It certainly does not cause "damage", but I thought they did cause "pain". A person victimized by an illusory fire feels it "burn" them, even if no damage is done, correct?

I thought there was indeed "pain" felt, even if no real harm was done - no? Can you point me to the part of the rules where this is clarified?

What does adding the sense of Touch to an illusory weapon attack achieve, then?

When I think "power of illusions" I always envision Dune and that scary box used by the Bene Jesserit to test Paul Atreides. IMS illusions can make you feel damage. If tthey beat your parma, that is.

It can be extremely ofdd to feel the sword going through you and seeing no cut, though. If you fall is because you think you should fall, not because the damage causes you to fall


That was not my impression (I've no book handy to double check).

Under vanilla hermetic magic, imaginem effects are composed of species and as such have no substance.

A magus possessing the "Glamour" virtue, or an infernalist using Debauchery/Phantasm can, however, create "real" illusions that are capable of inflicting harm.

According to HoH: Societates page 63, imaginem spells cannot be used to create pain because pain is the mind's interpretation of sensory data making it a mentem effect (you can also create pain with corpus though!). Of course, one could argue that the mind would interpret an the feeling of a being stabbed with an illusionary sword the same as it would a real one, but Ars Magica canon in general has tended to associate the sense of touch with texture. Therefore, a maga would feel cold metal against her flesh, but none of the force (and hence no pain) as a result of an illusionary sword attack.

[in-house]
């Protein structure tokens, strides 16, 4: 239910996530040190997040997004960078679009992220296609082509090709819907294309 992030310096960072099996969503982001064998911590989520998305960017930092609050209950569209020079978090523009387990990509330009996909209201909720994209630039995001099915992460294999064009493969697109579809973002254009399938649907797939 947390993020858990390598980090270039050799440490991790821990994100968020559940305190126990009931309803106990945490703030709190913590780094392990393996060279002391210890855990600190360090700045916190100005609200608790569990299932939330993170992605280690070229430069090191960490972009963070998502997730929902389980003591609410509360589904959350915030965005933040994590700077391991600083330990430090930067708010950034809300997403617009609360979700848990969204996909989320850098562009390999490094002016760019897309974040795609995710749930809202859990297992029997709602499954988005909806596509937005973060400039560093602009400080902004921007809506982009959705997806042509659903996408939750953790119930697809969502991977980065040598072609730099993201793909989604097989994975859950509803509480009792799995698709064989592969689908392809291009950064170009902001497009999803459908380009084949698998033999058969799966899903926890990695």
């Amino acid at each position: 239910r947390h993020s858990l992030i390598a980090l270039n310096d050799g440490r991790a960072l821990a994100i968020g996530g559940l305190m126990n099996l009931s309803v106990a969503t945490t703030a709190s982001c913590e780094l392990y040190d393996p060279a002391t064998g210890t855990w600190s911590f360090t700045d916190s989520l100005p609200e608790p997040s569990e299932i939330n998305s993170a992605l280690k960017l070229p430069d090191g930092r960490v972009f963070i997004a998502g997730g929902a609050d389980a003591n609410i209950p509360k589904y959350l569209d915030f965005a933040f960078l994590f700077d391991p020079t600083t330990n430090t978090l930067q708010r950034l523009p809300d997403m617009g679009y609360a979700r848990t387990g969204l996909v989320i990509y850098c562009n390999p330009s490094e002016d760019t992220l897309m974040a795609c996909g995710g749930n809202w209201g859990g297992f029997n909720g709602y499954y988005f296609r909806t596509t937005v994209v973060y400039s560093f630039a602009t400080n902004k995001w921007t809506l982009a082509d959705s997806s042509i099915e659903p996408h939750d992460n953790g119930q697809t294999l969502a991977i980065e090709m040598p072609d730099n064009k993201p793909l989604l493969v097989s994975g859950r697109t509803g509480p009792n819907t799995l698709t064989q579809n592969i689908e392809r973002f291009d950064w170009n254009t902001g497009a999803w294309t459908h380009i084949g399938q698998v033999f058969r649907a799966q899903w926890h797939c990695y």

Hope I was able to help,
~ gremlin44


The Jerbiton chapter of Societates.

Very little: it makes it a bit more convincing in battle, because people think they have been hit, but defelected the hit somehow, like through armor, but basically to make pain you need to get species inside the body. You can't just spray species from outside to cause pain, because the receptors for pain aren't on the outside of the body.

Again, is there a passage in the rules that explains this, or is this a consensus from on-line discussion of species? Is this explained, or implied?

Societates, page 63, second sidebar. Pain is Mentem.

I am so glad the last saga's "make illusion real for a while then turning it back on you" ring is no longer here...

I think some Merinita can still do this with Glamor, but its not vanilla anymore, IMO.